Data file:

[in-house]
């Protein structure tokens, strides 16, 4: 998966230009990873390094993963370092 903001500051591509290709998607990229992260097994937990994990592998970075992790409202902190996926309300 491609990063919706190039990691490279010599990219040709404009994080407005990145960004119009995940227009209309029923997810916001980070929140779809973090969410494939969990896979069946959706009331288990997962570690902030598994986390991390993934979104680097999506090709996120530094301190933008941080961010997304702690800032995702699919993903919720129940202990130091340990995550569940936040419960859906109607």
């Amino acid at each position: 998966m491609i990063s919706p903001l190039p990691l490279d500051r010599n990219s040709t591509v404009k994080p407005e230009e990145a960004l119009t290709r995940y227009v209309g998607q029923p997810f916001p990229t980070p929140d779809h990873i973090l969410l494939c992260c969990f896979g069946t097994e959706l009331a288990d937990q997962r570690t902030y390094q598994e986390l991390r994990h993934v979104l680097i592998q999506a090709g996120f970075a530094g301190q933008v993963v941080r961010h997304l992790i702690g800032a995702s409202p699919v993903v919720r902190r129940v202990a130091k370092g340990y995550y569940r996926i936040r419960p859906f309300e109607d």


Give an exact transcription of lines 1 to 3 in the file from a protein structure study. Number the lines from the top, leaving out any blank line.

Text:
[in-house]
């Protein structure tokens, strides 16, 4: 998966230009990873390094993963370092 903001500051591509290709998607990229992260097994937990994990592998970075992790409202902190996926309300 491609990063919706190039990691490279010599990219040709404009994080407005990145960004119009995940227009209309029923997810916001980070929140779809973090969410494939969990896979069946959706009331288990997962570690902030598994986390991390993934979104680097999506090709996120530094301190933008941080961010997304702690800032995702699919993903919720129940202990130091340990995550569940936040419960859906109607």
């Amino acid at each position: 998966m491609i990063s919706p903001l190039p990691l490279d500051r010599n990219s040709t591509v404009k994080p407005e230009e990145a960004l119009t290709r995940y227009v209309g998607q029923p997810f916001p990229t980070p929140d779809h990873i973090l969410l494939c992260c969990f896979g069946t097994e959706l009331a288990d937990q997962r570690t902030y390094q598994e986390l991390r994990h993934v979104l680097i592998q999506a090709g996120f970075a530094g301190q933008v993963v941080r961010h997304l992790i702690g800032a995702s409202p699919v993903v919720r902190r129940v202990a130091k370092g340990y995550y569940r996926i936040r419960p859906f309300e109607d």